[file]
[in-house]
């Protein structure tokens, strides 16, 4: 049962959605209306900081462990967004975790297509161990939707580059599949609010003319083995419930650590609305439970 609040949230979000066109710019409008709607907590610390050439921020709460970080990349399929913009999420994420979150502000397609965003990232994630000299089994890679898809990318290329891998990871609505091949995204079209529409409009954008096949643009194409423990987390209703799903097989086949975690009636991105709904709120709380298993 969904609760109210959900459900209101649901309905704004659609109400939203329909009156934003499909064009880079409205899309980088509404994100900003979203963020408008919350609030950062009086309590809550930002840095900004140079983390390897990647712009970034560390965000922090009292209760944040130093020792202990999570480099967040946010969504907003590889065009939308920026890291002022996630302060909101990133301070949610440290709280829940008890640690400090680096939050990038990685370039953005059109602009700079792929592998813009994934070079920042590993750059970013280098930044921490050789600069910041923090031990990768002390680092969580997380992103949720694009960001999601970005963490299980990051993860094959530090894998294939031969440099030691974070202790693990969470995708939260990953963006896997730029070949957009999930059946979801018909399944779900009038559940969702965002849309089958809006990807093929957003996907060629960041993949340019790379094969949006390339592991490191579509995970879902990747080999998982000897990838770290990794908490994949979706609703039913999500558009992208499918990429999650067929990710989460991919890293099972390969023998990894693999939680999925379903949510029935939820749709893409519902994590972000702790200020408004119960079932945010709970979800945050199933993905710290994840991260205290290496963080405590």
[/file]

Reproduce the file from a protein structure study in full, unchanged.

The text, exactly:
[in-house]
């Protein structure tokens, strides 16, 4: 049962959605209306900081462990967004975790297509161990939707580059599949609010003319083995419930650590609305439970 609040949230979000066109710019409008709607907590610390050439921020709460970080990349399929913009999420994420979150502000397609965003990232994630000299089994890679898809990318290329891998990871609505091949995204079209529409409009954008096949643009194409423990987390209703799903097989086949975690009636991105709904709120709380298993 969904609760109210959900459900209101649901309905704004659609109400939203329909009156934003499909064009880079409205899309980088509404994100900003979203963020408008919350609030950062009086309590809550930002840095900004140079983390390897990647712009970034560390965000922090009292209760944040130093020792202990999570480099967040946010969504907003590889065009939308920026890291002022996630302060909101990133301070949610440290709280829940008890640690400090680096939050990038990685370039953005059109602009700079792929592998813009994934070079920042590993750059970013280098930044921490050789600069910041923090031990990768002390680092969580997380992103949720694009960001999601970005963490299980990051993860094959530090894998294939031969440099030691974070202790693990969470995708939260990953963006896997730029070949957009999930059946979801018909399944779900009038559940969702965002849309089958809006990807093929957003996907060629960041993949340019790379094969949006390339592991490191579509995970879902990747080999998982000897990838770290990794908490994949979706609703039913999500558009992208499918990429999650067929990710989460991919890293099972390969023998990894693999939680999925379903949510029935939820749709893409519902994590972000702790200020408004119960079932945010709970979800945050199933993905710290994840991260205290290496963080405590």